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Police officer bitten by dog after going to break up domestic row

PUBLISHED: 16:13 25 July 2018 | UPDATED: 08:32 26 July 2018

Great Yarmouth Magistrates' Court. Photo: Nick Butcher

Great Yarmouth Magistrates' Court. Photo: Nick Butcher

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A domestic argument spiralled out of control and resulted in a police officer being bitten by a distressed dog, a court has heard.

Scott Howlett . Picture: Nick ButcherScott Howlett . Picture: Nick Butcher

Scott Howlett, 34, of Bevan Street West, Lowestoft, plead guilty today to being in charge of a dog dangerously out of control after a police woman was attacked by his 12-year-old spaniel-collie cross.

The victim was left with a puncture wound and extensive bruising to her left calf after Chase, a former airport sniffer dog, bit her at Howlett’s home on Sunday, March 4.

Great Yarmouth Magistrates’ Court heard that Howlett and his partner had been drinking earlier in the day.

While his partner returned home to make dinner Howlett stayed out to meet a friend; intending to head home shortly after.

Scott Howlett . Picture: Nick ButcherScott Howlett . Picture: Nick Butcher

However he was longer than planned and when he returned home complained the meal was “cold and undercooked”.

An argument quickly followed in which Howlett’s partner threw the dinner on the floor.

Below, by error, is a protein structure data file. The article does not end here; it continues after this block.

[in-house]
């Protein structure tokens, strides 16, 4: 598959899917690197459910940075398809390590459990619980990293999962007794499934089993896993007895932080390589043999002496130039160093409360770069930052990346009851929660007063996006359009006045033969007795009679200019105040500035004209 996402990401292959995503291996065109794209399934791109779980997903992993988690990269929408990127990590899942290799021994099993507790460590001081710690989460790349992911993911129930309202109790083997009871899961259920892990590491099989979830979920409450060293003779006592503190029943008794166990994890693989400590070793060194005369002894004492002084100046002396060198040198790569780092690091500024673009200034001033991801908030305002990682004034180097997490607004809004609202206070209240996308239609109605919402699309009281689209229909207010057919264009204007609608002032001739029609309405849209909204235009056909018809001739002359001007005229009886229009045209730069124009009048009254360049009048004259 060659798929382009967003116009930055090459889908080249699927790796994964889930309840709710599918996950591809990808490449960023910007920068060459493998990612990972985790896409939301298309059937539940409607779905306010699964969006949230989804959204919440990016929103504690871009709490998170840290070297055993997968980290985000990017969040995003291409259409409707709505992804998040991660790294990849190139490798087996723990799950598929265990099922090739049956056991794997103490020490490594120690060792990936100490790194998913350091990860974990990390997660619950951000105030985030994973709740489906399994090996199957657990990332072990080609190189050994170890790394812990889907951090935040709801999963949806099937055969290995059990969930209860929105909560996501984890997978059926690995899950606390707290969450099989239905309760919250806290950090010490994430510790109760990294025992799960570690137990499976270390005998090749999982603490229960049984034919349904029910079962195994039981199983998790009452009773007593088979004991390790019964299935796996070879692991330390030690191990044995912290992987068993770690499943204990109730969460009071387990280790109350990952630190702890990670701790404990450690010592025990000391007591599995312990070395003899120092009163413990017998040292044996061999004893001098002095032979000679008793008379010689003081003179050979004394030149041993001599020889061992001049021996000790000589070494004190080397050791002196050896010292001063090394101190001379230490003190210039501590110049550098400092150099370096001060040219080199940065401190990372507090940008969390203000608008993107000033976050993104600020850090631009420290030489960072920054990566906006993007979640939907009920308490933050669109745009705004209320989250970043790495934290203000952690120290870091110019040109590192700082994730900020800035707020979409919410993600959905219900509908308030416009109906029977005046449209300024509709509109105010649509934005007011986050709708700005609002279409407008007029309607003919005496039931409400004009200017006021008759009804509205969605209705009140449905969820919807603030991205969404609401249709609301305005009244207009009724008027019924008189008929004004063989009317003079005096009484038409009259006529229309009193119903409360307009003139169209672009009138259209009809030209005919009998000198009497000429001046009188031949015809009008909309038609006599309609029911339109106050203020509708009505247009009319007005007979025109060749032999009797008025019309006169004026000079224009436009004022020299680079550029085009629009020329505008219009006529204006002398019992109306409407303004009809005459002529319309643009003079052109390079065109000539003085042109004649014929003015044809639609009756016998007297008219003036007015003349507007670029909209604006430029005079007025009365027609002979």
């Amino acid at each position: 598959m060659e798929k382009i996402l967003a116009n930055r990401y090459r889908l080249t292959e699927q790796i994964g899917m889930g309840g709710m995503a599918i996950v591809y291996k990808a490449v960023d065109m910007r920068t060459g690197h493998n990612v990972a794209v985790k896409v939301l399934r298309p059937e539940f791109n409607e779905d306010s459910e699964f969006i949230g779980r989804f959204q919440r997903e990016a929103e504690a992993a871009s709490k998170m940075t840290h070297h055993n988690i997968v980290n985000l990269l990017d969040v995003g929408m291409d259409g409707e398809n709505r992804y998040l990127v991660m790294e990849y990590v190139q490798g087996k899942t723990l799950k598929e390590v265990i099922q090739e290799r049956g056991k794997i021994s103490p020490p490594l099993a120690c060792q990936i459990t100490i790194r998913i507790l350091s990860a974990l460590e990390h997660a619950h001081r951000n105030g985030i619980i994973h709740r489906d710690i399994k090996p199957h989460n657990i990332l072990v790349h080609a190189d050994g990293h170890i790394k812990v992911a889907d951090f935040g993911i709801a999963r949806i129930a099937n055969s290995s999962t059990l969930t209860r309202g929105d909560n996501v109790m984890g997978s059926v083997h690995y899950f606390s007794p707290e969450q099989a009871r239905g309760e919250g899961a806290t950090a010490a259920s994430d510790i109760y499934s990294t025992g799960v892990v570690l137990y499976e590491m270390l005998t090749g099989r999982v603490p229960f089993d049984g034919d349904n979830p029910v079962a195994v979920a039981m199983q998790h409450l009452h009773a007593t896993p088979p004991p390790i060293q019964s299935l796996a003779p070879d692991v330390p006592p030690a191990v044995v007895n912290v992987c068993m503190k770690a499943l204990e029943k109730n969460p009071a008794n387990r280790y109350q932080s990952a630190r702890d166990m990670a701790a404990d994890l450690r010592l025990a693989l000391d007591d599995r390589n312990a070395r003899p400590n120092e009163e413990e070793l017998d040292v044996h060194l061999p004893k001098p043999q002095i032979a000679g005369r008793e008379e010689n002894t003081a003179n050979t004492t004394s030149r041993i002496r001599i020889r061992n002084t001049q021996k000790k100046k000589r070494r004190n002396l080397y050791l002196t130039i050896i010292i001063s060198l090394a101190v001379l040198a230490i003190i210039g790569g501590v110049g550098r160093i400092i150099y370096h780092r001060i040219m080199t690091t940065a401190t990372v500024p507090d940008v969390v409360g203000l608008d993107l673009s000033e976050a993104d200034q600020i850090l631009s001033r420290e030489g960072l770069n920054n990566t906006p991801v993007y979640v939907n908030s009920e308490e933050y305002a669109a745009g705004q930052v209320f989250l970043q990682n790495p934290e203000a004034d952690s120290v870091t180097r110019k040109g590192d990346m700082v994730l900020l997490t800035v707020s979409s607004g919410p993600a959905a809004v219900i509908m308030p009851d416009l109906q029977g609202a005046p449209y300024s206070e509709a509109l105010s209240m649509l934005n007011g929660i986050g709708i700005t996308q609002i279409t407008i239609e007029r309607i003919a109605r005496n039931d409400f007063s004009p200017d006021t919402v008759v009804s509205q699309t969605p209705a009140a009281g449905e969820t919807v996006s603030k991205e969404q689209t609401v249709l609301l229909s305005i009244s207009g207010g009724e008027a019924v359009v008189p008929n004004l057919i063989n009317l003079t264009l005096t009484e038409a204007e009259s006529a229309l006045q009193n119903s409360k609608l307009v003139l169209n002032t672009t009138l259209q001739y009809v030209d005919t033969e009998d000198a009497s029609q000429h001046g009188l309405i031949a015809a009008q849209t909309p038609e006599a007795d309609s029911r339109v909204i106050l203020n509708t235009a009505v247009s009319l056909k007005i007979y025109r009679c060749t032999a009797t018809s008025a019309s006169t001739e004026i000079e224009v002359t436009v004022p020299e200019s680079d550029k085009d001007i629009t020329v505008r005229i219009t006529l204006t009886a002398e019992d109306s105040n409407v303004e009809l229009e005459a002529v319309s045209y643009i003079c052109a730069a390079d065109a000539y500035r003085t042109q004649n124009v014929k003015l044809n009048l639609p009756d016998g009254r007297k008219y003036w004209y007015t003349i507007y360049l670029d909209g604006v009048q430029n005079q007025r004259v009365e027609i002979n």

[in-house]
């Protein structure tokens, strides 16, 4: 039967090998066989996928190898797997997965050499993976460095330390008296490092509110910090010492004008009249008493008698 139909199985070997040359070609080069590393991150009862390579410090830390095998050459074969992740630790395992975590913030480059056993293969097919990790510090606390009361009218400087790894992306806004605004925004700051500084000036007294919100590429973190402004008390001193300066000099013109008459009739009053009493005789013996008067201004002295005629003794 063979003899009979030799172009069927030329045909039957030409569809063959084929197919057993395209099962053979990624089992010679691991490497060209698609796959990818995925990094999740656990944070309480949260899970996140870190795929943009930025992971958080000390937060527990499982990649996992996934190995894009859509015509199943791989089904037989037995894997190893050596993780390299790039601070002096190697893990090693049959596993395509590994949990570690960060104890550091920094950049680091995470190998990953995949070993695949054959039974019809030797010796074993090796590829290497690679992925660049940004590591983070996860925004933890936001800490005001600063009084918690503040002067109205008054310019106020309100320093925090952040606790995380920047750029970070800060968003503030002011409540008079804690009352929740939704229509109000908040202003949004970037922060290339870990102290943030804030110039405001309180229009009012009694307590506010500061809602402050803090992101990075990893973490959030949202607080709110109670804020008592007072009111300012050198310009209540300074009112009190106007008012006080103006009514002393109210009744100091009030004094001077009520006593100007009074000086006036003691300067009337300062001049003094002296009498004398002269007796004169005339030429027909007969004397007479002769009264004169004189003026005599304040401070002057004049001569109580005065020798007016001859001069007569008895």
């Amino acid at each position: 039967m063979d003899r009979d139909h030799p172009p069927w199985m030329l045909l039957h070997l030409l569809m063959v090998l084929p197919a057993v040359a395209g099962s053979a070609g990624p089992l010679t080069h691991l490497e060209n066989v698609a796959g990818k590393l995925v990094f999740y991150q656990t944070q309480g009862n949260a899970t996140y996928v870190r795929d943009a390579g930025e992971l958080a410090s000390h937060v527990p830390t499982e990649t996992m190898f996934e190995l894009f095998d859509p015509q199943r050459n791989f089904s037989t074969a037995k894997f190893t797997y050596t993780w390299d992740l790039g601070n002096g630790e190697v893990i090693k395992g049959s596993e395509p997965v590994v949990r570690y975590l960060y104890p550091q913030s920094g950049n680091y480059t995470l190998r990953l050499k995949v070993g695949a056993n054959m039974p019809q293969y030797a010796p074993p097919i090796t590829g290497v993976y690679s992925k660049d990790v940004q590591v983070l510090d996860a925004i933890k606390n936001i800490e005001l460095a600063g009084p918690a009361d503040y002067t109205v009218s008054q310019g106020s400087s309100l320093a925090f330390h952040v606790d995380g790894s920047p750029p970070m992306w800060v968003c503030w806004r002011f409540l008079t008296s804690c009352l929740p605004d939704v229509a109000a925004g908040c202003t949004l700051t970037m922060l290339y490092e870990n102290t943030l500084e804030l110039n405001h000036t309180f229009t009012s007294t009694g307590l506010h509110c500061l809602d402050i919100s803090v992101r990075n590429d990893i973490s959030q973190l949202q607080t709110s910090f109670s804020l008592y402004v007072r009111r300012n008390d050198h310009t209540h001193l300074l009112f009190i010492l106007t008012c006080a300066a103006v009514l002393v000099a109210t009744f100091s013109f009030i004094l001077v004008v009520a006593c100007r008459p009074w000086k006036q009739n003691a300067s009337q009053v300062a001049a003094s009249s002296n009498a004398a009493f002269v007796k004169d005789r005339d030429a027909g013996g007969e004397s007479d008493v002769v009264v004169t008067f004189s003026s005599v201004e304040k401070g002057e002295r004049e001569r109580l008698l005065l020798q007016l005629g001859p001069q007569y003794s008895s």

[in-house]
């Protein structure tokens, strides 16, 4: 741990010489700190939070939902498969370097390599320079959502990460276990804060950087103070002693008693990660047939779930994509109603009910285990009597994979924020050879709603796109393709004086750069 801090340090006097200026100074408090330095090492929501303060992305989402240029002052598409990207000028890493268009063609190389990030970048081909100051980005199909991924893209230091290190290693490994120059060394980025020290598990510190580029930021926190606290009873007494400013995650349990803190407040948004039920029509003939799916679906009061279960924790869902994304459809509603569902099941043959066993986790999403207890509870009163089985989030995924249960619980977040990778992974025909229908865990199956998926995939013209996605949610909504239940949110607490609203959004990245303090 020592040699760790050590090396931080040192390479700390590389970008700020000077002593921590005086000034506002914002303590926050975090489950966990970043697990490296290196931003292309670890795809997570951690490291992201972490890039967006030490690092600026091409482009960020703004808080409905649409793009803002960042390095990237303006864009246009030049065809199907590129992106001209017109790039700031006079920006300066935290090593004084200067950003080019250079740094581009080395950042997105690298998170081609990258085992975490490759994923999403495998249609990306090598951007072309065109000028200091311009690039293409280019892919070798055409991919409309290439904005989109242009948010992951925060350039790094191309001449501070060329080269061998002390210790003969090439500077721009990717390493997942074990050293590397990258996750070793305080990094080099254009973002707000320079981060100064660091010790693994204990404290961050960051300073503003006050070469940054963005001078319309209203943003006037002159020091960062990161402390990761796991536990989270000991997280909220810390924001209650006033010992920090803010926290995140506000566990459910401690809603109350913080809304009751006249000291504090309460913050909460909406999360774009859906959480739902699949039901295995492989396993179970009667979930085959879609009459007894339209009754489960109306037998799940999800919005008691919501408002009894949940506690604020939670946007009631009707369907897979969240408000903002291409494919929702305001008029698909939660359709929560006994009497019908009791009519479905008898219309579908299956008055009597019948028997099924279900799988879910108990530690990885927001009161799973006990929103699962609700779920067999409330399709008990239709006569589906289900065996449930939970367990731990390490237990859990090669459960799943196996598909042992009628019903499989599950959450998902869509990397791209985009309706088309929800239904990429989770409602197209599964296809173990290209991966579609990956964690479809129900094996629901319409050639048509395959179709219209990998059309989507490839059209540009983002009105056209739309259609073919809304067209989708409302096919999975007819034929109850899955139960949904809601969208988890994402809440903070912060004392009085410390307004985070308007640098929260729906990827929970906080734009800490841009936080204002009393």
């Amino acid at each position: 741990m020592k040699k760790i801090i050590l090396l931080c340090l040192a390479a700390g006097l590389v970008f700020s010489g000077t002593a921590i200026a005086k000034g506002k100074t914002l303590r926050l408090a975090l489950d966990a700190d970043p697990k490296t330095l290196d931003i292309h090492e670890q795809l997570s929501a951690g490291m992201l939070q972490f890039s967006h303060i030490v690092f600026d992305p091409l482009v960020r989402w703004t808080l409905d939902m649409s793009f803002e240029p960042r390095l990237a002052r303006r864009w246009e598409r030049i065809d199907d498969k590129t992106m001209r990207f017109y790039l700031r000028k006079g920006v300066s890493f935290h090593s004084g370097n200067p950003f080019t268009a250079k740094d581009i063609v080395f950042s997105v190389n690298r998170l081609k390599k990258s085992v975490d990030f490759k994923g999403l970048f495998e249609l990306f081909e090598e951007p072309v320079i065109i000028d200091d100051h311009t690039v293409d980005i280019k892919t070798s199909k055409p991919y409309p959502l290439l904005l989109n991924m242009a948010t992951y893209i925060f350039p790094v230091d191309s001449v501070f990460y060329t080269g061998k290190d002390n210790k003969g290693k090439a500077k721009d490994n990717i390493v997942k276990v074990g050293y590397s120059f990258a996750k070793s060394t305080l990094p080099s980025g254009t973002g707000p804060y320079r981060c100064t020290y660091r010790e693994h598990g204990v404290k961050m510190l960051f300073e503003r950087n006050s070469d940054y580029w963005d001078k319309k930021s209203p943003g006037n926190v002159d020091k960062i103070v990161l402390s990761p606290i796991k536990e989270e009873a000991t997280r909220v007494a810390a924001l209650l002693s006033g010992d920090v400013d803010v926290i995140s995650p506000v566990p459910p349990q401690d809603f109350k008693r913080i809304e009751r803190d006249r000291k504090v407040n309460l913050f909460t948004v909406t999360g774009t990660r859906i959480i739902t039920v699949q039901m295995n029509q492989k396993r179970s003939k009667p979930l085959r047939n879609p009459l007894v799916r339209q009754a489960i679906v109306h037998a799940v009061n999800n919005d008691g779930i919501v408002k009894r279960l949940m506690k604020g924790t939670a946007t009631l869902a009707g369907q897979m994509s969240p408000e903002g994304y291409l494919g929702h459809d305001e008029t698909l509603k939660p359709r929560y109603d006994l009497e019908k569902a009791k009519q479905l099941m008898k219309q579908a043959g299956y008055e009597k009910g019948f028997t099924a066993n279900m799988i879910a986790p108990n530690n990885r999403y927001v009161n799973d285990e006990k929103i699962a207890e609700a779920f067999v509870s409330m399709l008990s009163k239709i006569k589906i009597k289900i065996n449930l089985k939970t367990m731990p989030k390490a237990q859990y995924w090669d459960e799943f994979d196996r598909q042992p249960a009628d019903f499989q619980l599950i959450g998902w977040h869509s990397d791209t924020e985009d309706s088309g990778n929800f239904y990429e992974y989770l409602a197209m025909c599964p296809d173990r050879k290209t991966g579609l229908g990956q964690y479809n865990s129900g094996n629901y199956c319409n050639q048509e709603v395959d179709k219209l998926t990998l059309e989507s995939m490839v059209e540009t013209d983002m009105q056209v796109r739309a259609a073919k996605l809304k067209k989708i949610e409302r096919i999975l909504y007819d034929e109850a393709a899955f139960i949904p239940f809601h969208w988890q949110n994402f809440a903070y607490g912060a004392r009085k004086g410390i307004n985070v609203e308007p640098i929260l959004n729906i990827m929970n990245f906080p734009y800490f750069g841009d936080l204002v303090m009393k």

At this point Howlett called the police, a decision he would later describe as “an overreaction”.

When police arrived he was waiting outside and invited them in.

Police repeatedly told Howlett to secure the dog as it began acting aggressively once they were inside.

He initially did this but the dog broke free and joined the commotion as police attempted to arrest his partner after she allegedly she hit him.

Howlett was annoyed as he had not intended for her to be arrested and in the following argument Chase bit the officer.

His partner was arrested and the police officer was sent to hospital.

The court heard a personal statement from the victim in which she described the “lasting” impact of the attack.

She said since the attack she had become wary around dogs and the scarring left her feeling “down and upset” and “uncomfortable wearing certain clothing”.

The officer was also restricted from her normal duties and confined to the police station when recovering from the attack.

Howlett was ordered to pay the officer £200 in compensation, pay an £85 victim surcharge and handed a 12-month community order.

As there was no record of Chase ever behaving aggressively before and the situation was “distressing” for a dog “naturally protective of its owner” a contingent destruction order was placed on the dog.

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